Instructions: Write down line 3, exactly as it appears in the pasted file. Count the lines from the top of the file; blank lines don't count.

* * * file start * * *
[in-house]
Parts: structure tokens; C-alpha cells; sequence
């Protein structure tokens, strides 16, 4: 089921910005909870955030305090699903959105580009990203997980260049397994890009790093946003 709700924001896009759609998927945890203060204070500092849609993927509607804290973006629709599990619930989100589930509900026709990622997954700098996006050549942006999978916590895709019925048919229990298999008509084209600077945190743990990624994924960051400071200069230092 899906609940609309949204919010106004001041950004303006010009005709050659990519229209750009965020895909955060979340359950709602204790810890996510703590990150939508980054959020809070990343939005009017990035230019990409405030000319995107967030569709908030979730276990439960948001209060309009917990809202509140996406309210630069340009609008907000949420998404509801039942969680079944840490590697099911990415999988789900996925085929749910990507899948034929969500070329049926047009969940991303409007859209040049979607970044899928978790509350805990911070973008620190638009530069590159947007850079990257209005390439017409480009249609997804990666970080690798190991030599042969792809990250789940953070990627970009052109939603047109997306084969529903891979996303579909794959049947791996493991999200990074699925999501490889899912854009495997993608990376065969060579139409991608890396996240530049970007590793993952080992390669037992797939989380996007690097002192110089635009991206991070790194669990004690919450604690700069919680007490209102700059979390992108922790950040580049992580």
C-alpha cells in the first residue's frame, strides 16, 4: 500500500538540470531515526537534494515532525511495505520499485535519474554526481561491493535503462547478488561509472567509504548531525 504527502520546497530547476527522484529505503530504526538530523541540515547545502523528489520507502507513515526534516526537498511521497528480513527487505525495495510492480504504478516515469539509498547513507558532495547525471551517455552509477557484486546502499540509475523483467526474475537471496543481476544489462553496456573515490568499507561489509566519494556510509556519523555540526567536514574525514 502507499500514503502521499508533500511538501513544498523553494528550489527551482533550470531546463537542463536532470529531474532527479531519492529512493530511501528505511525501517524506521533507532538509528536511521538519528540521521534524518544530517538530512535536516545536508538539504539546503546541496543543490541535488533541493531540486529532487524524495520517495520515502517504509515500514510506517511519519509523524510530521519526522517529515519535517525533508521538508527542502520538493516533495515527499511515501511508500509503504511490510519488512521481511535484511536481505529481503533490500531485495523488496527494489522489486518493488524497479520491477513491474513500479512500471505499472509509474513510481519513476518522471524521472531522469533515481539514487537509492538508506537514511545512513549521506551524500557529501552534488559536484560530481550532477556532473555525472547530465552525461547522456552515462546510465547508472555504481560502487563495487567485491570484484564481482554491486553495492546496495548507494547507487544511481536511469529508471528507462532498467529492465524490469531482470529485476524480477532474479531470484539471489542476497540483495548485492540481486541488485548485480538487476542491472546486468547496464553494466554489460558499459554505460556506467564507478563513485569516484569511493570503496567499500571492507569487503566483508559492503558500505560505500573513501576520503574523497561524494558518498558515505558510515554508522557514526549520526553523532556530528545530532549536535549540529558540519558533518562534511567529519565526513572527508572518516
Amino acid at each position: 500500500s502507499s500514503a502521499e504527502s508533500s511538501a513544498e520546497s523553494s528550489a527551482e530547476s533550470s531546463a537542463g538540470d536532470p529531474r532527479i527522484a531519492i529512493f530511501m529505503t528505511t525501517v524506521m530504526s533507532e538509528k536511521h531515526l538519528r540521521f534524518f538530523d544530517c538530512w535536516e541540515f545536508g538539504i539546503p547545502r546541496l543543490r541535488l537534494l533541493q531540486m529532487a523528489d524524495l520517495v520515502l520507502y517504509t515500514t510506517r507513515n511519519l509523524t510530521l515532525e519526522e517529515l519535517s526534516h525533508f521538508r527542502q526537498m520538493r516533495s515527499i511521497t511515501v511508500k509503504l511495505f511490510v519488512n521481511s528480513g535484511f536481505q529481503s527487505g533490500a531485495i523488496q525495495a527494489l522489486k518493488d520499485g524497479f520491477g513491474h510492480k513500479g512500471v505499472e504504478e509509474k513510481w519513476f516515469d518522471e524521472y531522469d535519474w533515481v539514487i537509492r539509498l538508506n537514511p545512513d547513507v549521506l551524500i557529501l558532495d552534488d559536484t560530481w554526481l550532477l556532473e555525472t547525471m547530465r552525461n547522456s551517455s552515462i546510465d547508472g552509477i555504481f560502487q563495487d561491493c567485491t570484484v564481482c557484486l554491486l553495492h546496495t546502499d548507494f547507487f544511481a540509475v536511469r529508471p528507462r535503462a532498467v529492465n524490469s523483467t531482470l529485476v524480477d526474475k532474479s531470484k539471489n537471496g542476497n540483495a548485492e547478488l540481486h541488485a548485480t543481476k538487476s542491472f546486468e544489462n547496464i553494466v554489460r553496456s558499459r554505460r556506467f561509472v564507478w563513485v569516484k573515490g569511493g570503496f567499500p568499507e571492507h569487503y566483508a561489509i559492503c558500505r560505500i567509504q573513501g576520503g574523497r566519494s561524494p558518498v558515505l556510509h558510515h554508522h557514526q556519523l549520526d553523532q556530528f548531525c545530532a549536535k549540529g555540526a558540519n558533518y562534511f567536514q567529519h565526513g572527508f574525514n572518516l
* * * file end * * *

């Protein structure tokens, strides 16, 4: 089921910005909870955030305090699903959105580009990203997980260049397994890009790093946003 709700924001896009759609998927945890203060204070500092849609993927509607804290973006629709599990619930989100589930509900026709990622997954700098996006050549942006999978916590895709019925048919229990298999008509084209600077945190743990990624994924960051400071200069230092 899906609940609309949204919010106004001041950004303006010009005709050659990519229209750009965020895909955060979340359950709602204790810890996510703590990150939508980054959020809070990343939005009017990035230019990409405030000319995107967030569709908030979730276990439960948001209060309009917990809202509140996406309210630069340009609008907000949420998404509801039942969680079944840490590697099911990415999988789900996925085929749910990507899948034929969500070329049926047009969940991303409007859209040049979607970044899928978790509350805990911070973008620190638009530069590159947007850079990257209005390439017409480009249609997804990666970080690798190991030599042969792809990250789940953070990627970009052109939603047109997306084969529903891979996303579909794959049947791996493991999200990074699925999501490889899912854009495997993608990376065969060579139409991608890396996240530049970007590793993952080992390669037992797939989380996007690097002192110089635009991206991070790194669990004690919450604690700069919680007490209102700059979390992108922790950040580049992580």